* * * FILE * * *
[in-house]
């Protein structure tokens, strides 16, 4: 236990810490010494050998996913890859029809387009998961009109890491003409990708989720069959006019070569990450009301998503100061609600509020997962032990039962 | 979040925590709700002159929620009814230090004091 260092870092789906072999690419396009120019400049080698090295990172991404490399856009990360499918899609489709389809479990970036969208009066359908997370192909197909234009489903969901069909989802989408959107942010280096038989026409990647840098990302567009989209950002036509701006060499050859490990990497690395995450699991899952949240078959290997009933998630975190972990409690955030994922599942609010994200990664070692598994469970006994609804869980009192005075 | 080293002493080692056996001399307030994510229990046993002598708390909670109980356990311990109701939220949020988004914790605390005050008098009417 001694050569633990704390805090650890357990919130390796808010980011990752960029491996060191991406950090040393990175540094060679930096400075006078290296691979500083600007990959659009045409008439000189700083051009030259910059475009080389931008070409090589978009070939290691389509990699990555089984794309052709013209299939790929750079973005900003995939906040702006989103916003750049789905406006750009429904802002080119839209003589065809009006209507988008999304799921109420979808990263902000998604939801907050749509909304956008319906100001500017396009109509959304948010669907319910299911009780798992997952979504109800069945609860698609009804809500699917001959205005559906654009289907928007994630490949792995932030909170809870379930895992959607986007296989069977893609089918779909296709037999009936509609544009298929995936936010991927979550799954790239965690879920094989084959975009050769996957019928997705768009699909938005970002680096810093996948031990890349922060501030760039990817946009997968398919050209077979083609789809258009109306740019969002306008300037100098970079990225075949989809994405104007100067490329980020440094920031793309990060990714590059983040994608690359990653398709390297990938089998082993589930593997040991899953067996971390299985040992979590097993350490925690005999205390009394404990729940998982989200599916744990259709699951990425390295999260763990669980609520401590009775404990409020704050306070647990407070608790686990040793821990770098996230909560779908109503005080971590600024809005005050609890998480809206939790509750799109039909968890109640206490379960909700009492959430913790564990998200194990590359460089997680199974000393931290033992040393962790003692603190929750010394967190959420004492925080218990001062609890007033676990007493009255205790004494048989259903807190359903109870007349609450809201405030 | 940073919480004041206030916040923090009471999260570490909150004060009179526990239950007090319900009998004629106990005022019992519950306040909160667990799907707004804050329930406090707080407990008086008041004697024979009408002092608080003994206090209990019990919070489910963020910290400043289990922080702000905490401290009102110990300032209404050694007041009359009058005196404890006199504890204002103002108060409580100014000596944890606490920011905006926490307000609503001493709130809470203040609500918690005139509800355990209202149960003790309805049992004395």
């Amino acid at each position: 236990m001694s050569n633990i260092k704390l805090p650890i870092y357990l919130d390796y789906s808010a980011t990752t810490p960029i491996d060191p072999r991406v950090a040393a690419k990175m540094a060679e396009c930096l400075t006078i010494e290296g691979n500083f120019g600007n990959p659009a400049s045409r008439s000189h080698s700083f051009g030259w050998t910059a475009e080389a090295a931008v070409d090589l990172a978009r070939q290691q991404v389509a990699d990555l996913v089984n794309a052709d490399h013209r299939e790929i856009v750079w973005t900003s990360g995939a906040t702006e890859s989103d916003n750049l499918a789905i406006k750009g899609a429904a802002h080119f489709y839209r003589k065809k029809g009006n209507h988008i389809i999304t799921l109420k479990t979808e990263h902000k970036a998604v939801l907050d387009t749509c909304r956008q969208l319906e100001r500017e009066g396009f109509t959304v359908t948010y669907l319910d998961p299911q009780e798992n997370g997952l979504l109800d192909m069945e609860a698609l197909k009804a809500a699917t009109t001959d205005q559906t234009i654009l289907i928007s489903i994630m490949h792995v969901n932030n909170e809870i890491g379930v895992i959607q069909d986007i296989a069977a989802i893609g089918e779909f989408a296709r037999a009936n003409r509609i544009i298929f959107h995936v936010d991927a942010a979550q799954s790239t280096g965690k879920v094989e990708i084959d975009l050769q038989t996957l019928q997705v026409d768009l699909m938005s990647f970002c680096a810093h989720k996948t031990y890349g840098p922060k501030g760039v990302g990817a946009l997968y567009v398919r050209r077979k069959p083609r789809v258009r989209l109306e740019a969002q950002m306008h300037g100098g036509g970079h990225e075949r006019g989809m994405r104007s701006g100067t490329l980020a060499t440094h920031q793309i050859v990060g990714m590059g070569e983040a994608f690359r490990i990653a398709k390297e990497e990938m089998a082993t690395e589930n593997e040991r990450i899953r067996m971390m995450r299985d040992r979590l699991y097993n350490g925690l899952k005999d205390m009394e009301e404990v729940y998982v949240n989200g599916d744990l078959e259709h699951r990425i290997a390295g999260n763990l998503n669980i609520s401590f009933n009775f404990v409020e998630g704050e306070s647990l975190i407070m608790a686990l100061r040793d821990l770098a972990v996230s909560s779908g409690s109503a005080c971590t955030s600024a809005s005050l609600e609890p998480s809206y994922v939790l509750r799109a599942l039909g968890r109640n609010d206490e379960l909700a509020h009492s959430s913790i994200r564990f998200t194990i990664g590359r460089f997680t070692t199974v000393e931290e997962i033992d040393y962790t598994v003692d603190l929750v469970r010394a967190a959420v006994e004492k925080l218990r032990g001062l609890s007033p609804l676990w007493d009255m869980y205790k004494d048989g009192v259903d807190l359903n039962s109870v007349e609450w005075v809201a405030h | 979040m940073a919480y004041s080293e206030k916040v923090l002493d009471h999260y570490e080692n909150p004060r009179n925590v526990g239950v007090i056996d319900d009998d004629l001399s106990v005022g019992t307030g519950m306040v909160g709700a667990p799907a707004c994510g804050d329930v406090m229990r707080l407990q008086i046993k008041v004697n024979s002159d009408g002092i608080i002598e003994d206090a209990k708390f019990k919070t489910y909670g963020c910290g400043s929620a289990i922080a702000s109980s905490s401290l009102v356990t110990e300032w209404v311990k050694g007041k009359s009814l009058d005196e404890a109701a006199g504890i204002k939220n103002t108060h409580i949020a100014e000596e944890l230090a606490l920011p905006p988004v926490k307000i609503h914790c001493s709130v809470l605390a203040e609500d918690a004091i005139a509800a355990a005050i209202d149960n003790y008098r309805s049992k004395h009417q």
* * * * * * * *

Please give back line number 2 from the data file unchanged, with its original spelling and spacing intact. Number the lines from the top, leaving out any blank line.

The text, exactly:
């Protein structure tokens, strides 16, 4: 236990810490010494050998996913890859029809387009998961009109890491003409990708989720069959006019070569990450009301998503100061609600509020997962032990039962 | 979040925590709700002159929620009814230090004091 260092870092789906072999690419396009120019400049080698090295990172991404490399856009990360499918899609489709389809479990970036969208009066359908997370192909197909234009489903969901069909989802989408959107942010280096038989026409990647840098990302567009989209950002036509701006060499050859490990990497690395995450699991899952949240078959290997009933998630975190972990409690955030994922599942609010994200990664070692598994469970006994609804869980009192005075 | 080293002493080692056996001399307030994510229990046993002598708390909670109980356990311990109701939220949020988004914790605390005050008098009417 001694050569633990704390805090650890357990919130390796808010980011990752960029491996060191991406950090040393990175540094060679930096400075006078290296691979500083600007990959659009045409008439000189700083051009030259910059475009080389931008070409090589978009070939290691389509990699990555089984794309052709013209299939790929750079973005900003995939906040702006989103916003750049789905406006750009429904802002080119839209003589065809009006209507988008999304799921109420979808990263902000998604939801907050749509909304956008319906100001500017396009109509959304948010669907319910299911009780798992997952979504109800069945609860698609009804809500699917001959205005559906654009289907928007994630490949792995932030909170809870379930895992959607986007296989069977893609089918779909296709037999009936509609544009298929995936936010991927979550799954790239965690879920094989084959975009050769996957019928997705768009699909938005970002680096810093996948031990890349922060501030760039990817946009997968398919050209077979083609789809258009109306740019969002306008300037100098970079990225075949989809994405104007100067490329980020440094920031793309990060990714590059983040994608690359990653398709390297990938089998082993589930593997040991899953067996971390299985040992979590097993350490925690005999205390009394404990729940998982989200599916744990259709699951990425390295999260763990669980609520401590009775404990409020704050306070647990407070608790686990040793821990770098996230909560779908109503005080971590600024809005005050609890998480809206939790509750799109039909968890109640206490379960909700009492959430913790564990998200194990590359460089997680199974000393931290033992040393962790003692603190929750010394967190959420004492925080218990001062609890007033676990007493009255205790004494048989259903807190359903109870007349609450809201405030 | 940073919480004041206030916040923090009471999260570490909150004060009179526990239950007090319900009998004629106990005022019992519950306040909160667990799907707004804050329930406090707080407990008086008041004697024979009408002092608080003994206090209990019990919070489910963020910290400043289990922080702000905490401290009102110990300032209404050694007041009359009058005196404890006199504890204002103002108060409580100014000596944890606490920011905006926490307000609503001493709130809470203040609500918690005139509800355990209202149960003790309805049992004395």